Unilateral pulmonary artery atresia

Dr Henry Knipe and Dr Yuranga Weerakkody et al.

Unilateral pulmonary artery atresia (UPAA), also known as unilateral absence of the pulmonary artery (UAPA) or proximal interruption of the pulmonary artery, is a variant of pulmonary artery atresia

The term interruption is preferred by some to absence or atresia because the anomaly pertains only to the proximal pulmonary artery while the distal pulmonary arterial tree is maintained 13.

The estimated prevalence is around 1 in 200,000 young adults. The reported frequency on the right side is slightly greater for some reason 10.

Can be variable and include:

It commonly occurs on the side opposite to that of the aortic arch.

The distal branches of the affected artery usually remain intact and can be supplied by collateral vessels from other arteries such as bronchial, intercostal, internal thoracic, subdiaphragmatic, subclavian, or even coronary arteries.

It occurs in association with other cardiac anomalies in ~60% of cases:

In around 40% of cases they occur in isolation, where it is then termed as:

Features can vary depending on which side is affected.

May be seen as volume loss to the ipsilateral lung with and overinflation +/- herniation across the midline of the contralateral lung 4. The affected lung usually appears hyperlucent due to oligaemia, whereas the contralateral lung is supplied by a prominent pulmonary artery.

Allows direct visualization of the absence of the affected pulmonary artery. Volume loss to the affected lung is also shown. Extensive collaterals can be visualized. May allow recognition of associated cardiac anomalies.

Recognized complications include:

Treatment is often around management of complications in asymptomatic individuals. There is often no commonly accepted consensus on a particular treatment strategy.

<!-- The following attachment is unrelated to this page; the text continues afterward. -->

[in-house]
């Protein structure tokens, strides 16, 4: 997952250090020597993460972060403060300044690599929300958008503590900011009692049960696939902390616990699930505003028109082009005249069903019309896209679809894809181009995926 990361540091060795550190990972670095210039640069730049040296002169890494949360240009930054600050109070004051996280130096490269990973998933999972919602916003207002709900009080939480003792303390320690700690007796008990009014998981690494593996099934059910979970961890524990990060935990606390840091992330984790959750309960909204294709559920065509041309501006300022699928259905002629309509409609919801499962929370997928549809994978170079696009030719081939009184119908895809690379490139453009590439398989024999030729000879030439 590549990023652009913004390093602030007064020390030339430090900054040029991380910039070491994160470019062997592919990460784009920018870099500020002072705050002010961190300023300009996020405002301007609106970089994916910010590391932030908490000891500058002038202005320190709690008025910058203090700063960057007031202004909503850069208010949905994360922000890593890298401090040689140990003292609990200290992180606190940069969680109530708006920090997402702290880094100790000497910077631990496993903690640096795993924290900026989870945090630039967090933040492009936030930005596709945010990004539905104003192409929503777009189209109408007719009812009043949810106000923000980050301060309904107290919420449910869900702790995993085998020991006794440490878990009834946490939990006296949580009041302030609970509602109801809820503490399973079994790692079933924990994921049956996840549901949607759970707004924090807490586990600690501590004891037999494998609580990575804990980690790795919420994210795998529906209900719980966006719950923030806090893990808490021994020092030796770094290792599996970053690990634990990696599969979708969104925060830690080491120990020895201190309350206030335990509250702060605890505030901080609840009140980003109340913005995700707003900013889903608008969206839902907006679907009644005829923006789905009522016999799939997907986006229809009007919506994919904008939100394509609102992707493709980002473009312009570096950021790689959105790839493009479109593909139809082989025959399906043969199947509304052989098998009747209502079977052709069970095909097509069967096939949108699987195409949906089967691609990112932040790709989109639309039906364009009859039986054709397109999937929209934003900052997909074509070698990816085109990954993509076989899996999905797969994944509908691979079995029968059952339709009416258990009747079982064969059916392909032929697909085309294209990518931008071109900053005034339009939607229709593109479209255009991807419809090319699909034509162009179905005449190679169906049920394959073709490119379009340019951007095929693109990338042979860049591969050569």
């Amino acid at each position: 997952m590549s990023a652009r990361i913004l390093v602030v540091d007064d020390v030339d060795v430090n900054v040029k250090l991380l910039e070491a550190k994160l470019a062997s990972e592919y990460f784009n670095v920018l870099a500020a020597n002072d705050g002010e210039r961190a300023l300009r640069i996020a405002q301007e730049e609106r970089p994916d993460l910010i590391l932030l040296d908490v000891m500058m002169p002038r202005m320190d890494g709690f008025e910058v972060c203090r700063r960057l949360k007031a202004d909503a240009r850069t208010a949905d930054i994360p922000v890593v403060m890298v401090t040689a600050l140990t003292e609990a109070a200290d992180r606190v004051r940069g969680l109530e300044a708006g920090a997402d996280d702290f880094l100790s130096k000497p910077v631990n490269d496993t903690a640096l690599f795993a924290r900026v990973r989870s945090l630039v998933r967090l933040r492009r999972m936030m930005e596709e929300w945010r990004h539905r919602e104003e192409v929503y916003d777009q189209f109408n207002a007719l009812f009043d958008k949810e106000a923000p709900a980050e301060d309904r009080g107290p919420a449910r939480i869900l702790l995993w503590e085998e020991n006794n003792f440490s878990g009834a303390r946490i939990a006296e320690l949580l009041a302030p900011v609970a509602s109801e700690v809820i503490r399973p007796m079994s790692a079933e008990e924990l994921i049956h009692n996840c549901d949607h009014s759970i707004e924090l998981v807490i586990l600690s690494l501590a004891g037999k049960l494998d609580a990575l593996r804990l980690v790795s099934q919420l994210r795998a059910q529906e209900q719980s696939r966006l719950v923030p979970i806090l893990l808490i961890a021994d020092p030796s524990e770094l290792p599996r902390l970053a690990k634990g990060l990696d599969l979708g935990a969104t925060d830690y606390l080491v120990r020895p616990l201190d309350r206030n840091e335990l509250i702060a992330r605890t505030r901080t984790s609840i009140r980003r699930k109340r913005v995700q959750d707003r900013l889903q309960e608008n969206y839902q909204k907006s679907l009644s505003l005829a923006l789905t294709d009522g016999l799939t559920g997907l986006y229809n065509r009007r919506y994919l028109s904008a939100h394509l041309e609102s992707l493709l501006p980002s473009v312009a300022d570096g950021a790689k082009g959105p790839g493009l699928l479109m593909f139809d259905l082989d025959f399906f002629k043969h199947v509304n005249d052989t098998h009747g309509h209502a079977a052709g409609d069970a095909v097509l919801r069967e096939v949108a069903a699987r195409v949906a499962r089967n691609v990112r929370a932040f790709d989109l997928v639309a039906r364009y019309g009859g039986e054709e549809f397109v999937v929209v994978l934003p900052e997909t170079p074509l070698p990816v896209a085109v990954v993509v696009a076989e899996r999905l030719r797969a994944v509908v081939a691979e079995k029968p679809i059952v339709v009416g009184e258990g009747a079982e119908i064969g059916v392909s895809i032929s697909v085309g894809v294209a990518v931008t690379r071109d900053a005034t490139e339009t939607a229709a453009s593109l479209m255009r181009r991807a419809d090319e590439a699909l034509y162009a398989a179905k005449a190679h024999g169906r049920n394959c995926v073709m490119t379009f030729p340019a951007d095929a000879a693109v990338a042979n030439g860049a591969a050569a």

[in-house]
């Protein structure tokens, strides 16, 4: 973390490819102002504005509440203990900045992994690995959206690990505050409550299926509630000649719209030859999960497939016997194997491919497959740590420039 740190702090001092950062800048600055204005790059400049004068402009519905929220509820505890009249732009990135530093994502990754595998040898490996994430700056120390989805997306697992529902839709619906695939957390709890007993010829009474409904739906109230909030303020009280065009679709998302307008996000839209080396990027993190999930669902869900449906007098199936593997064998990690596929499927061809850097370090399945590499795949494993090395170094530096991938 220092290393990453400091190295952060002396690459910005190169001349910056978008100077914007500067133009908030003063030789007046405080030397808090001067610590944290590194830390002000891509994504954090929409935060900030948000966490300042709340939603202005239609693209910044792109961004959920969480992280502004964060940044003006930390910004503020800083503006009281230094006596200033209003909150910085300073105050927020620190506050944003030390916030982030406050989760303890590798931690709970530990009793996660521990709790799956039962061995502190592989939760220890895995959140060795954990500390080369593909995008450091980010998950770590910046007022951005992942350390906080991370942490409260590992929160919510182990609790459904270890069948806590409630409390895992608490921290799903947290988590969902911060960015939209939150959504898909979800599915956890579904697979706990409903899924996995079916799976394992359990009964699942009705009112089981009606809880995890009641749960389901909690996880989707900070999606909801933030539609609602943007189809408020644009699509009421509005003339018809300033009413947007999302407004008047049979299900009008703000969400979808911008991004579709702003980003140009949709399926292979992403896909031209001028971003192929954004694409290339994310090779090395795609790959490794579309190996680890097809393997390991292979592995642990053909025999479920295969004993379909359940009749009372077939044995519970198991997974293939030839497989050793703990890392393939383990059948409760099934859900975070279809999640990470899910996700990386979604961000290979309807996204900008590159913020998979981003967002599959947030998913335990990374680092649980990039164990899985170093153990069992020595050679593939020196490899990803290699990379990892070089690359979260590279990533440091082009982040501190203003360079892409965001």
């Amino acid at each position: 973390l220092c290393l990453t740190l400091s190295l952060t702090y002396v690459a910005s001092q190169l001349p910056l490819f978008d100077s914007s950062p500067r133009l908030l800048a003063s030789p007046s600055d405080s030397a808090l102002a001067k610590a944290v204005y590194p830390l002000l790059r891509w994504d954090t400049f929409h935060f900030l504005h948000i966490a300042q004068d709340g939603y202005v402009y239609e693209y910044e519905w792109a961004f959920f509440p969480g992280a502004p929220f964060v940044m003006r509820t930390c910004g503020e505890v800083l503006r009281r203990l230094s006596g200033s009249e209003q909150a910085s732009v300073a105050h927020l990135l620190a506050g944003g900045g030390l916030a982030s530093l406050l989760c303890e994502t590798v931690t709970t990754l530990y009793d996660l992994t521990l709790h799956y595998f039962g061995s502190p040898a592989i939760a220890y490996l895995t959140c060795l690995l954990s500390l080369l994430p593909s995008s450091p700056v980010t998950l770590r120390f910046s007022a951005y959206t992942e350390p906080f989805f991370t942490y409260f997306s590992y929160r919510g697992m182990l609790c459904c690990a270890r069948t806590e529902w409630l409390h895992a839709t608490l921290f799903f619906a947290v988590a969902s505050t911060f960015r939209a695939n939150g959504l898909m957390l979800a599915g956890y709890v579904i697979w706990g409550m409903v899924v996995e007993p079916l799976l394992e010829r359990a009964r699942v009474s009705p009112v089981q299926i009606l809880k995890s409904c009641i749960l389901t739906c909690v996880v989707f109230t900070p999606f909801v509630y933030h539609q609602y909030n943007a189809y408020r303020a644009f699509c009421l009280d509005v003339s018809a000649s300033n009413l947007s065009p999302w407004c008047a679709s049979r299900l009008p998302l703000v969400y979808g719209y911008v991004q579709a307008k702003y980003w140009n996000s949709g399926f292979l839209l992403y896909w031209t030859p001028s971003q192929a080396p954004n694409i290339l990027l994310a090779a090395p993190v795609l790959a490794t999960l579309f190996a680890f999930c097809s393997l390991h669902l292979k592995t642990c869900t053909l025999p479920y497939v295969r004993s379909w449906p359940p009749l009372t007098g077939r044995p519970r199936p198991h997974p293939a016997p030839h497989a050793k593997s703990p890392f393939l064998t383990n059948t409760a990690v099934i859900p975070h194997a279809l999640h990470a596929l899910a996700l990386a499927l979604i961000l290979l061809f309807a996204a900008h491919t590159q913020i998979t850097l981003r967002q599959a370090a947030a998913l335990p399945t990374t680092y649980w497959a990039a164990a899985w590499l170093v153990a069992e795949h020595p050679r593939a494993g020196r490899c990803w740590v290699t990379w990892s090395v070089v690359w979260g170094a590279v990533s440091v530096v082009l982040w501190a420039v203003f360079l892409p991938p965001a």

It is thought to have been first described by O Frantzel in 1868 3

Plain film differential for small lung includes:

Congenital heart disease

There is more than one way to present the variety of congenital heart diseases. Whichever way they are categorized, it is helpful to have a working understanding of normal and fetal circulation, as well as an understanding of the segmental approach to imaging in congenital heart disease.

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Article information

rID: 31904
System: Vascular, Chest
Synonyms or Alternate Spellings:
  • proximal interruption of pulmonary artery
  • proximal interruption of the pulmonary artery
  • Unilateral absence of pulmonary artery (UAPA)
  • Unilateral absence of the pulmonary artery
  • Unilateral absence pulmonary artery (UAPA)
  • Unilateral absence of the pulmonary artery (UAPA)
  • Unilateral pulmonary artery atresia (UPAA)
  • UPAA
  • UAPA

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Cases and figures

  • Case 1: left PA atresia
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  • Case 2: right-sided
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  • Case 3: Absent right PA
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